I will give an example of a negative vote I just got.

My problem with this vote is that I do not think anything is wrong in the physics of my answer. I accept that the reader does not "like" my answer as appropriate to the question, which is a popularity vote, but I also accept that I may have an error in my physics arguments. In this case the reader does not want to take the trouble to inform me in a comment so that I can correct it.

"dislike" and "disagree on the physics presentation" are tied together.

I think one needs an extra check for physics in contrast to popularity.

IMO this is important as the trend is for a lot of questions to be based on theory, as if theory dictates the observations instead of modeling it.


1 Answer 1


On the specific case my impression is that you would be voted down simply because you're disagreeing with the OP, right or wrong. No logical argument, evidence or proof of your case would convince them. I think we've all experienced these cases and no system will avoid them, IMO.

Taking the general issues not the specific case, I think the problem with separate "dislike" and "disagree" votes is threefold.

Firstly it requires implementing two vote systems in the same UI. This would lead to confusion, IMO, as people, particularly newer members or members who vote infrequently, will simply mistakenly use one when they should be using the other one. Two similar functions is always asking for trouble in user interfaces in my experience.

Secondly it allows people to both vote on popularity ("Do I like this member") and accuracy/usefulness ("This answer is useful"). It's potentially possible with both voting systems active to vote up an answer for being useful while voting it down because you don't like the member. You could double whammy someone by voting the answer down and the member down. At the moment we just vote on usefulness - not necessarily accuracy, but whether it's a useful answer. Sometimes an answer which provides e.g. a simplified explanation or intuition is better than a strictly accurate answer. I think that's a good overall balance.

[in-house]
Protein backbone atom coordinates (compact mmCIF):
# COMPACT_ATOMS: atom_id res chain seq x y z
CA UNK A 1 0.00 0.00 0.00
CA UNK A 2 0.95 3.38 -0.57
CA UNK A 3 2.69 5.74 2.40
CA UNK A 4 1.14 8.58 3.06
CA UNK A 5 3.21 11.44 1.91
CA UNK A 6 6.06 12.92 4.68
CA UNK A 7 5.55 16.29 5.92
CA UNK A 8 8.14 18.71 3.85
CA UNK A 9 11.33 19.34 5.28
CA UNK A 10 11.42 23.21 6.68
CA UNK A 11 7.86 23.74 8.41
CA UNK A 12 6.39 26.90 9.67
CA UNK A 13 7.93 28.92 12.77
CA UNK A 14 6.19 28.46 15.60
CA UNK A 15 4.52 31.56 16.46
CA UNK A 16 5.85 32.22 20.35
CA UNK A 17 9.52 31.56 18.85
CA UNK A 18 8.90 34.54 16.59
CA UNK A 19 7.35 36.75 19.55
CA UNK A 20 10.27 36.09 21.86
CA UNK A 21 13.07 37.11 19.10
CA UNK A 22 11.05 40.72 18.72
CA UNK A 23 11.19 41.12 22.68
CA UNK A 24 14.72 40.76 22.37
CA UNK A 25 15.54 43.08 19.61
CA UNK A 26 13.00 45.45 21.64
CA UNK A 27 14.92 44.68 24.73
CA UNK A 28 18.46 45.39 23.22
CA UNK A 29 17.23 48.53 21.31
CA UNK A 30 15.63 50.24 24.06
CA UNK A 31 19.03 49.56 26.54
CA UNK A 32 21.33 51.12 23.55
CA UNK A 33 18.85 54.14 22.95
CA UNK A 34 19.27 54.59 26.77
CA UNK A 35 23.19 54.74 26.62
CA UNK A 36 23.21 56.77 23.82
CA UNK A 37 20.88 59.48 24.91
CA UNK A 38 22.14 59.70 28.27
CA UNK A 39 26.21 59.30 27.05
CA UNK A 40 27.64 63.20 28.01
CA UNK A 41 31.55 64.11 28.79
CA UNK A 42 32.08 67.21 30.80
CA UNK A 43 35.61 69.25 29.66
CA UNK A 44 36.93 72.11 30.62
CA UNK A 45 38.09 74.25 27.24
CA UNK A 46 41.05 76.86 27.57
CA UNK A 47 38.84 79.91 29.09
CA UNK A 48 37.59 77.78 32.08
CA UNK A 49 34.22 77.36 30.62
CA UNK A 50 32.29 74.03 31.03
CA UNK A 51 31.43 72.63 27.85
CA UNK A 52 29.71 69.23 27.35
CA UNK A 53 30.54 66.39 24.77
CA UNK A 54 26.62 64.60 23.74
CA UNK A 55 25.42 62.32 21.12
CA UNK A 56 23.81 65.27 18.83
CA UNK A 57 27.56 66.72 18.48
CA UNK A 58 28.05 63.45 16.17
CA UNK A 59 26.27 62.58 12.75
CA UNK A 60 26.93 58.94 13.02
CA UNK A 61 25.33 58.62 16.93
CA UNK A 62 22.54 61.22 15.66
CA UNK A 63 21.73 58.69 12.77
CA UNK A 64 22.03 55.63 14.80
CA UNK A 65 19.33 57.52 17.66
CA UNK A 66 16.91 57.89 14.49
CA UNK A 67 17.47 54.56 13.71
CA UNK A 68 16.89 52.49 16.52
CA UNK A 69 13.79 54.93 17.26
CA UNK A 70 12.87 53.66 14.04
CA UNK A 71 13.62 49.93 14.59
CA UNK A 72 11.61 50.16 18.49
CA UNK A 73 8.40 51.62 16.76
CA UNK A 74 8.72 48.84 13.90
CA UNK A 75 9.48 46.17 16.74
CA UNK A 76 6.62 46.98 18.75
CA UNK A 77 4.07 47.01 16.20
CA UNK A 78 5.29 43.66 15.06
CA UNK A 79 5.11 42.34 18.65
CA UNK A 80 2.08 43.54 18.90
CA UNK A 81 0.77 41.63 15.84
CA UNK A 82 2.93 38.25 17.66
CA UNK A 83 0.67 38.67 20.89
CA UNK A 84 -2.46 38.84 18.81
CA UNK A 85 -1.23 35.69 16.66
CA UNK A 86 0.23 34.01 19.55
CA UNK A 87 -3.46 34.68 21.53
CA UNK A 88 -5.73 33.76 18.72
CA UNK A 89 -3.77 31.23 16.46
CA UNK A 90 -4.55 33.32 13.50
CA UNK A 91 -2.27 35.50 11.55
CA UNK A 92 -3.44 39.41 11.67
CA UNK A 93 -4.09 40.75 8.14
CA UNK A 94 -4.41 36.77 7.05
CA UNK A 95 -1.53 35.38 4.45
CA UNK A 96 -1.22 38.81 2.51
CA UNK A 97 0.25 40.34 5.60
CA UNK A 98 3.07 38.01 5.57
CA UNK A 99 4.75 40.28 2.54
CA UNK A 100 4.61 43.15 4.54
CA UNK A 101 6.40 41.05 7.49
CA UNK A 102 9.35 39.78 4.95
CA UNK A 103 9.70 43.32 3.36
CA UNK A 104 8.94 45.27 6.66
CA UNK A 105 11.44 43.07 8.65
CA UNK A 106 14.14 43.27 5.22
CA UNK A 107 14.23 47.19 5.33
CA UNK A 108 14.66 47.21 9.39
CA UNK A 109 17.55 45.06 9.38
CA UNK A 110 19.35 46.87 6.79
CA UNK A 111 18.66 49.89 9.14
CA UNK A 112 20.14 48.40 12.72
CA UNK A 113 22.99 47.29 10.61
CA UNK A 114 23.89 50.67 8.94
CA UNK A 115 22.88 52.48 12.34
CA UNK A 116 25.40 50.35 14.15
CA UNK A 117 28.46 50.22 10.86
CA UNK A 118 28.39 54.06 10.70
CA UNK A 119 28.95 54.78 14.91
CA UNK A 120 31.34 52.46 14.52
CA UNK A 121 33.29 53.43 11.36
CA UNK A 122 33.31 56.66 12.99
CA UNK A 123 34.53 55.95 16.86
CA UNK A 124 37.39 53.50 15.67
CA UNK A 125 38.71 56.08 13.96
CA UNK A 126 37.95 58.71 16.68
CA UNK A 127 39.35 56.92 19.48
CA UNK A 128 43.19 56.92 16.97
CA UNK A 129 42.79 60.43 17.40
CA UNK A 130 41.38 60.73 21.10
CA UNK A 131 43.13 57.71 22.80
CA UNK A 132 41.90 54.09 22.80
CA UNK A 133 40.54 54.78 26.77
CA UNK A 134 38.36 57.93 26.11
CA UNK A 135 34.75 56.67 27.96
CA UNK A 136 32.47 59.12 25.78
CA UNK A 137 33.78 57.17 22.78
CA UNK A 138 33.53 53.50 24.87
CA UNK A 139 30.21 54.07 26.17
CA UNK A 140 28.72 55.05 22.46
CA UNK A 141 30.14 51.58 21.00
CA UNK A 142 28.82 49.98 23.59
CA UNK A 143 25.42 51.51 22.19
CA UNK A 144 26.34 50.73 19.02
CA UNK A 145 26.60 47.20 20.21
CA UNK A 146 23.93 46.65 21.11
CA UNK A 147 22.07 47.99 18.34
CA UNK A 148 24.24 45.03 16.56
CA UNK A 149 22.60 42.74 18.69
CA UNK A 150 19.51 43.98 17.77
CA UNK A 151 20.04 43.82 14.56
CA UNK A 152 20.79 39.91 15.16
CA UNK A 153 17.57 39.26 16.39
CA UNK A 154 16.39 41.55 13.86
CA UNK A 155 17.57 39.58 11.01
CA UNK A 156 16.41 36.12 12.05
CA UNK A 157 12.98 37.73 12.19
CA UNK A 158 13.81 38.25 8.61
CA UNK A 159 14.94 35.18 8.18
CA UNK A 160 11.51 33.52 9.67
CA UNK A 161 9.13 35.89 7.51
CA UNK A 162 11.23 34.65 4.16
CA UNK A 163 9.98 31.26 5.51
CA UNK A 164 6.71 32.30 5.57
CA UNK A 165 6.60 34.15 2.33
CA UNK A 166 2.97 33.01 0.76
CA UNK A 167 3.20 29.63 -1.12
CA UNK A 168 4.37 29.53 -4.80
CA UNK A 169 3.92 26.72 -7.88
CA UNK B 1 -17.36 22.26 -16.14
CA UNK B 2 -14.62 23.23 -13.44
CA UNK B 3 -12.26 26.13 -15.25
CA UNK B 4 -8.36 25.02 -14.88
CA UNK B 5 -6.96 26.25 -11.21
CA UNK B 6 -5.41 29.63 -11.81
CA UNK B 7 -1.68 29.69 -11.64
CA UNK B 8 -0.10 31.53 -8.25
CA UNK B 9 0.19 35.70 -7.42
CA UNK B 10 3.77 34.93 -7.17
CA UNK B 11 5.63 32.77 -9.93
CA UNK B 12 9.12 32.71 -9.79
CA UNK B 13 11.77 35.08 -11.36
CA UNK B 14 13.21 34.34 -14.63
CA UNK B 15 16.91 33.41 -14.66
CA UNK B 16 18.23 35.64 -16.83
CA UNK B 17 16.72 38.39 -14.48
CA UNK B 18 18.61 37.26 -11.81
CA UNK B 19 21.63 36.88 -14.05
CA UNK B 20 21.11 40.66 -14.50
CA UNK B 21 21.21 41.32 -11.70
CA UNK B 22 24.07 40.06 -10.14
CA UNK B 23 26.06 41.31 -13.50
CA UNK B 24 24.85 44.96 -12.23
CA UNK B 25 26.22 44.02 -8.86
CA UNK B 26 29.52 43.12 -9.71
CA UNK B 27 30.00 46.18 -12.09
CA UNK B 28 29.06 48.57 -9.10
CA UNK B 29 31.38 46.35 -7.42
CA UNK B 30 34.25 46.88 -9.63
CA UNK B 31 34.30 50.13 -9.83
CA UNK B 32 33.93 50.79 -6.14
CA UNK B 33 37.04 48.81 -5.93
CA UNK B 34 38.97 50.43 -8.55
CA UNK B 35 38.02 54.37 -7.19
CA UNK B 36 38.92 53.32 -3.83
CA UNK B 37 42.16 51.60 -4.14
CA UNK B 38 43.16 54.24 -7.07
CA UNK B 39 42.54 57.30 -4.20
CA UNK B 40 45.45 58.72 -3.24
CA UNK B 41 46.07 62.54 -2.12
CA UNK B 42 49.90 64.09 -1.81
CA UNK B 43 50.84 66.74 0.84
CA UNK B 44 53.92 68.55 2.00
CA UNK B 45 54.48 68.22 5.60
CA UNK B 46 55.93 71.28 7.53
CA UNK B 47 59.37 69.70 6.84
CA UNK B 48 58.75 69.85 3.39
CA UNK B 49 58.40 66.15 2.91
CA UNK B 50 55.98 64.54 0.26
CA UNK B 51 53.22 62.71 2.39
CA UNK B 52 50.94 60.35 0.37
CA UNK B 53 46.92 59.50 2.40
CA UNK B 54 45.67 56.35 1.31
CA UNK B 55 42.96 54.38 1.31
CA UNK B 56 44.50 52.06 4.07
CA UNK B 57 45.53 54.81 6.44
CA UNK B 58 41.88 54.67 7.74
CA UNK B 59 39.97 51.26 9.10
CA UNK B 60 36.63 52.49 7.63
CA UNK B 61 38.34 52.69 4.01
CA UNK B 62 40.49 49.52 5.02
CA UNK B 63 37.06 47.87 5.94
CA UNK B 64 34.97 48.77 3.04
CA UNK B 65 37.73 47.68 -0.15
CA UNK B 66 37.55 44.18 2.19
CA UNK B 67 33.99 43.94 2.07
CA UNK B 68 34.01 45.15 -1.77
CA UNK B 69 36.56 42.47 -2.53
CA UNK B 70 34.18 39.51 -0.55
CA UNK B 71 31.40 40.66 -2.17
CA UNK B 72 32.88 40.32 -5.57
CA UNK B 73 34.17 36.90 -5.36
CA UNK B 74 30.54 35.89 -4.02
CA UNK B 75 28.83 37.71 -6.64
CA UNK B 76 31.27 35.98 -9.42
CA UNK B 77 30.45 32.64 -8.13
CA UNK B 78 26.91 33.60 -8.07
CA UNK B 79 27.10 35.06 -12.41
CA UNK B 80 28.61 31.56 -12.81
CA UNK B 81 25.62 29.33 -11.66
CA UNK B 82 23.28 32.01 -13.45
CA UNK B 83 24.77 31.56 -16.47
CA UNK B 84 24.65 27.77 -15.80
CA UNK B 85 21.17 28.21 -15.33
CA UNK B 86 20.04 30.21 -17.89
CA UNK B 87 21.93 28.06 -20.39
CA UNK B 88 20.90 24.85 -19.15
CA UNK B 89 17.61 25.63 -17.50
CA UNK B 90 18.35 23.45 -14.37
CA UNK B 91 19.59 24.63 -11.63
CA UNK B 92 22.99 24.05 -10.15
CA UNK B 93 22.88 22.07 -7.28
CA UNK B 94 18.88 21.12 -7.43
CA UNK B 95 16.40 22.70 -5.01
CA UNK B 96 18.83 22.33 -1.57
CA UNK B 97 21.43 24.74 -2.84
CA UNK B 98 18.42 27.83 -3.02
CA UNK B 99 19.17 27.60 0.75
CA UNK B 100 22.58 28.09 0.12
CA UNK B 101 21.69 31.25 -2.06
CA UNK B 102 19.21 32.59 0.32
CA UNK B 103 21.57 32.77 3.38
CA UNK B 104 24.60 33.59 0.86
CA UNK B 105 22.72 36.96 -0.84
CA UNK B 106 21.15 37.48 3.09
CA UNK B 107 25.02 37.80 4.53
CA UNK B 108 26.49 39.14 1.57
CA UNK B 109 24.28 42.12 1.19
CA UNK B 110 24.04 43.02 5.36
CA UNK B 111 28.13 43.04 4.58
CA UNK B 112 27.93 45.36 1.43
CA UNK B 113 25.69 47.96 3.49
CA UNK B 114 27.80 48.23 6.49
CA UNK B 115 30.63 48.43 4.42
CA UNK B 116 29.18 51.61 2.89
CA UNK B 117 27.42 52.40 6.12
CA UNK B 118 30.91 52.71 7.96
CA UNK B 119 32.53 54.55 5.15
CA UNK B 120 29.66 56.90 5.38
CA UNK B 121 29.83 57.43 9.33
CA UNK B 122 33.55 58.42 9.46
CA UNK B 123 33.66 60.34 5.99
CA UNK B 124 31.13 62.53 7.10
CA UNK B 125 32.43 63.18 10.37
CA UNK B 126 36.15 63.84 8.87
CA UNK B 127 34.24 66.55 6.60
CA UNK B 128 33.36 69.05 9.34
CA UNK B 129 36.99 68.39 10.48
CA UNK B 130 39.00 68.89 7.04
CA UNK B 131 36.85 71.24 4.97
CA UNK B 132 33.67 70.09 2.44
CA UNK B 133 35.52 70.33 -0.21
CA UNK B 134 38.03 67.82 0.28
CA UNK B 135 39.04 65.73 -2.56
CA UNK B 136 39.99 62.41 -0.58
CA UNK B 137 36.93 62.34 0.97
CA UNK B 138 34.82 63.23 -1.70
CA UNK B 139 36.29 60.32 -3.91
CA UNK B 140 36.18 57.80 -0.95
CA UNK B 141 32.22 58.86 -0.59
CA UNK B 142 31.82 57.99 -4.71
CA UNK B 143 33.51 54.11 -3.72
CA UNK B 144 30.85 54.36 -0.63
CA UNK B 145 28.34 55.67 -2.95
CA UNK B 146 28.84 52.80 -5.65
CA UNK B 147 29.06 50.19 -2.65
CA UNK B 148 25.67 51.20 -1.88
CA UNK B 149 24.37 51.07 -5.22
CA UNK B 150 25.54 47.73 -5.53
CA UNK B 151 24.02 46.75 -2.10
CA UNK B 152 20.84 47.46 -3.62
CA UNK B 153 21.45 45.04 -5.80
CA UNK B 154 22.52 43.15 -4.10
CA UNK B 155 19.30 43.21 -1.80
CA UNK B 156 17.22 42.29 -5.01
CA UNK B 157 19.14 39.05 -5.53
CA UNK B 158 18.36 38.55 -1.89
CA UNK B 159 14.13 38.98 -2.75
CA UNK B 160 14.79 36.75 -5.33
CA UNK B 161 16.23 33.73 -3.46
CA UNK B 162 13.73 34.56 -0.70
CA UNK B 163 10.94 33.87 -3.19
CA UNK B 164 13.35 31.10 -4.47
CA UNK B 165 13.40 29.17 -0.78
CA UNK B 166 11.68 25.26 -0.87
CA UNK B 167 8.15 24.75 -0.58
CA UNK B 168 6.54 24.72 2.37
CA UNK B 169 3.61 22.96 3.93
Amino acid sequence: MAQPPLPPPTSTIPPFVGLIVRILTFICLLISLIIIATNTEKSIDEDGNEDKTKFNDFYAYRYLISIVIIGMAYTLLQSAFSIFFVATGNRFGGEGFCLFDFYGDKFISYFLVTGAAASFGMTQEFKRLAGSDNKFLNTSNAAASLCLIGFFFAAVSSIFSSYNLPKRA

Thirdly it makes a member's popularity a legitimate factor in voting. I think this is fundamentally the opposite of what SE tries to achieve. We want people to vote on how useful an answer is, in their opinion. Now I am sure some people use it as a popularity vote if they don't like someone (or just don't like the answer, accurate or not), but notionally at least it's about the usefulness of answers and my impression is that most people seem to vote with their heads and not their hearts.

IMO this is important as the trend is for a lot of questions to be based on theory, as if theory dictates the observations instead of modeling it.

I'd like to see answers linking theory to experimental knowledge more, but I don't think an extra vote mechanism will do it. Getting people to make answers like this requires a lot of "Leading from the front". That is to say it requires the more knowledgeable members and those who post and vote often to both write answers like these (e.g. "..and experiment X shows this...") and to encourage people to expand their answers by using comments (e.g. "I'd vote up if you could add some intuitive or experimental/empirical support for your answer, which is otherwise good").

I don't think there is a shortcut to achieving the goal you want. It requires community effort.

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    $\begingroup$ Note that OP in the linked case does not have the requisite 125 rep to downvote, so it must have been someone else. $\endgroup$
    – Kyle Kanos
    Apr 16, 2023 at 16:33

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